I don’t talk about it much publicly, but work has been slow lately. Terribly slow. Income dropped in 2008, for the first time since I started working on my own (though honestly, the drop wasn’t nearly as bad as I thought it would be). And 2009 looks to be worse.

But against all that, I’m upbeat about it. Certainly I have my moments of doubt when things get kind of scary, but I also know that God provides. He’s done it before and I know he’ll do it again. I’m not sitting back and waiting for cash to fall from heaven, but part of my faith involves relying on God. In reality I’m always reliant on God, but it’s times like this when it becomes so much more obvious. In the mean time I’ll tighten my belt, perhaps wean myself from Cherry Pepsi, and struggle through.

Maybe I’m a bit naive, but I think times like this can be an opportunity. A time of unemployment launched me on this freelance journey in the first place. And while work has been slow I’ve been working on other projects, such as the Billy Graham blog, Start Seeing Art, and my 2006 novel Turn Left at the Blacktop, among others (By the way, I printed off a 158-page copy of the novel today so my wife could read it and give me her assessment).

I’m confident that hard times like this can refocus us, can present new opportunities, can be good for us. Sometimes, frankly, it does suck. But recession or economic depression are not the end of the world.

How to Apply for a Job

My friend and frequent client Brad Abare has a great blog post offering advice for job seekers. In a nutshell he says to forget about the resume and find a way to show your passion. It’s nearly impossible for a resume to communicate everything it needs to, so you need to find a way to make yourself stand out.

My wife did that with her current teaching job when she turned a pack of crayons into her resume. When school started the other teachers were still talking about it. I remember applying for jobs straight out of college and I neglected to do anything creative. I just sent out resume after resume (and it was a sharp looking resume). It’s no wonder I had only a single interview.

When I was looking for a job four years ago I remember having a hard time finding positions I could get excited about. I worked hard on creative cover letters to go with my sharp looking resume, but I didn’t do much more. And I didn’t get very many interviews either. (Sometimes I think it’s a miracle I’m able to make do.) I think you have to go outside the box to find and get a job that’s more than a paycheck. You can’t settle for the posted jobs (I ultimately didn’t; I started my own company), and you can’t rely on a typical resume (being typical won’t get you noticed).

Finding a job is never easy, especially in an economy like this one, but you have to stand out. I think Brad offers some good advice, and it comes from someone who has seen lots of resumes, interviewed lots of candidates and hired quite a few good folks.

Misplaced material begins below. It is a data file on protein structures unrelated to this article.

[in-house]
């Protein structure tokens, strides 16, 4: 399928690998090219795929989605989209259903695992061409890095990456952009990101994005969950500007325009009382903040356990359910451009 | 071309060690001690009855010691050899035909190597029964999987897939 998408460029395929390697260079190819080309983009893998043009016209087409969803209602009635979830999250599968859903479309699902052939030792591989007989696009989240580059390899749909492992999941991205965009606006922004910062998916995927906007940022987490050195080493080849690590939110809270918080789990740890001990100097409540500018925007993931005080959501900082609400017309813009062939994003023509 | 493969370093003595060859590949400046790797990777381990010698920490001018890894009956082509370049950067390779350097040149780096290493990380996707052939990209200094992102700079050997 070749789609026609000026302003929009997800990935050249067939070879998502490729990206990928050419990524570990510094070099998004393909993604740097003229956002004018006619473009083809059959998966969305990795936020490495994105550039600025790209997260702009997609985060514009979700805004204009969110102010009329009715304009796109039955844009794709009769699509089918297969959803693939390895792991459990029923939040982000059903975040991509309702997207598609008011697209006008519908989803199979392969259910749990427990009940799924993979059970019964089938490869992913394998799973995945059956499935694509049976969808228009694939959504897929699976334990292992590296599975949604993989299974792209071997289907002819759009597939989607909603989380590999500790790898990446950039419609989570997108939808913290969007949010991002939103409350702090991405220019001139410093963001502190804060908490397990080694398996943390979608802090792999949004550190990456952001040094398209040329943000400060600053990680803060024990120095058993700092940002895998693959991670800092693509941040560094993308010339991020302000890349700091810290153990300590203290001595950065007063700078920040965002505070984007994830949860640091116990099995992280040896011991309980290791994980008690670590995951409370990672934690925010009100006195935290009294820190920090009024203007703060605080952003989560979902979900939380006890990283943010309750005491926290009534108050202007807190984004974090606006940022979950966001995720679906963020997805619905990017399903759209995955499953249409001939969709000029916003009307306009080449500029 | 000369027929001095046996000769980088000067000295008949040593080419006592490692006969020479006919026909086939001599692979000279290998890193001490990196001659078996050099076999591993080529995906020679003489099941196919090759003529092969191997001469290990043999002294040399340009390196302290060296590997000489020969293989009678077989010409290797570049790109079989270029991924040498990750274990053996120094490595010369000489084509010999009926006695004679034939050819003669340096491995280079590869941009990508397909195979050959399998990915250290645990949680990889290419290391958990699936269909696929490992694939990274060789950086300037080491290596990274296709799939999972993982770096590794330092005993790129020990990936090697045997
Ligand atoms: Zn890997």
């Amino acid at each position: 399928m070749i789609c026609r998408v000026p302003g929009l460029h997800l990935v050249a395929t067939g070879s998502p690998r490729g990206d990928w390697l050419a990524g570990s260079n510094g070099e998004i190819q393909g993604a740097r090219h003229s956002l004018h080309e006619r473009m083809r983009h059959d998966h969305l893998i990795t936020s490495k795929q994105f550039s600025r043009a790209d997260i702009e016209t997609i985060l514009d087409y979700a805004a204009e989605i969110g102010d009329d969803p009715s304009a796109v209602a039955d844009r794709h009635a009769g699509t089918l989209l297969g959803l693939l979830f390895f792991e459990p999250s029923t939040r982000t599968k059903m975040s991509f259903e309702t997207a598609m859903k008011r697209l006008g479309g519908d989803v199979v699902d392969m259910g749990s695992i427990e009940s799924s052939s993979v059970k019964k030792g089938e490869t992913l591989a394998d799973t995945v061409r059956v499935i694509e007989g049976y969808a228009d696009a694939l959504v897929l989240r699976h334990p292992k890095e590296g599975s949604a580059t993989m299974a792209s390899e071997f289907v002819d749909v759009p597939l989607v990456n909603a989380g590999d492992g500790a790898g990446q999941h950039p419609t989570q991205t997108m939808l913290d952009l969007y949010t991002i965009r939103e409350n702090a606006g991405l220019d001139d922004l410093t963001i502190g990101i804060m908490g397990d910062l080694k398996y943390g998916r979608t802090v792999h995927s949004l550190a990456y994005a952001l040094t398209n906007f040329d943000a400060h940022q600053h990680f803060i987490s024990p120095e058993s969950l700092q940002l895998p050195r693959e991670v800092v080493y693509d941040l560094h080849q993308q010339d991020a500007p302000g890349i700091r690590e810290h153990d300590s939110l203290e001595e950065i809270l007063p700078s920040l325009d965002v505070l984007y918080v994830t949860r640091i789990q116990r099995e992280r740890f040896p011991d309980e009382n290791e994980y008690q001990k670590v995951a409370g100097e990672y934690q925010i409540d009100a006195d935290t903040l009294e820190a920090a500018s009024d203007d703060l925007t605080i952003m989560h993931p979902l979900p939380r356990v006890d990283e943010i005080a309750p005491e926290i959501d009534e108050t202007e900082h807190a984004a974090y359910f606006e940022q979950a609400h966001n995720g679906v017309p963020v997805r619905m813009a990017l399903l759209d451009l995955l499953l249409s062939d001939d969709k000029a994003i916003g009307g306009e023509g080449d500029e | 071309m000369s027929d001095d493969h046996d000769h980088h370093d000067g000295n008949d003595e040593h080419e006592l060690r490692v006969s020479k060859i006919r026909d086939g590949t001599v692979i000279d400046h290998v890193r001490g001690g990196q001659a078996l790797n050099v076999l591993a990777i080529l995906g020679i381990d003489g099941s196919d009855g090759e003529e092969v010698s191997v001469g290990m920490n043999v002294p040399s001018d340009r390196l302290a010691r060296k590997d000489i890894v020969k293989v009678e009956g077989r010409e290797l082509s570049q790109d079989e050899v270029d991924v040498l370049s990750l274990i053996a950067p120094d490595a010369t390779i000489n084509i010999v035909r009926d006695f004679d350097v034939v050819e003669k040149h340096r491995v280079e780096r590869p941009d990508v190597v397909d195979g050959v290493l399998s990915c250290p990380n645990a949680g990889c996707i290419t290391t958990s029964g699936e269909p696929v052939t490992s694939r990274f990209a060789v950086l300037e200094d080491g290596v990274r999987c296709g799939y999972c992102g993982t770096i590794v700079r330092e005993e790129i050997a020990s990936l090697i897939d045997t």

Squirrel Causes Power Outage

I have a few projects due this week so I was working furiously today–had five billable hours racked up before lunch–when I heard a loud bang. My monitor flashed and went dead and the lights went off. I looked over my shoulder in the direction of the bang and saw the smoke coming from the utility pole in the alley. Something blew up and killed the power for the block.

Crap. I had work to do.

I gathered up the laptop and headed out, thankful that I’d just replaced the Geo’s battery and restored it to starting condition. I paused at the utility pole where I’d seen the smoke and noticed a squirrel, frozen in a grimace, lying on its side in the alley just a few feet from the pole. I think I found the culprit.

Thanks to that squirrel I spent my afternoon using the St. Clair Broiler’s wifi. Since coming under new ownership they’ve raised the prices and shrunk the menu (why does every restaurant drop my favorite items?), but you gotta love the free wireless Internet.

Waiting Around After Vandalism

You know, I was really starting to miss these late night trips to the King CDC everytime the security alarm goes off. Good to be back. In blog form.

My wife is a teacher at the King CDC, a daycare center operated by Bethel University in a building owned by the Union Gospel Mission in Frogtown, a low income neighborhood of St. Paul. About a year ago there were break-ins and vandalism all the time. A rock thrown through a window, people carting off really crappy boomboxes, people trying to steal sub-standard printers. Fun stuff.

After a while they installed a security system, which helped. Of course it hardly stops someone from breaking a window for fun. It happened again tonight, and the security company started calling people on the list. The call finally came to us and we came down to check it out. Talked to the cop, called the right people, and now we’re waiting for someone to come board up the window. And I’m blogging.

Continue reading Waiting Around After Vandalism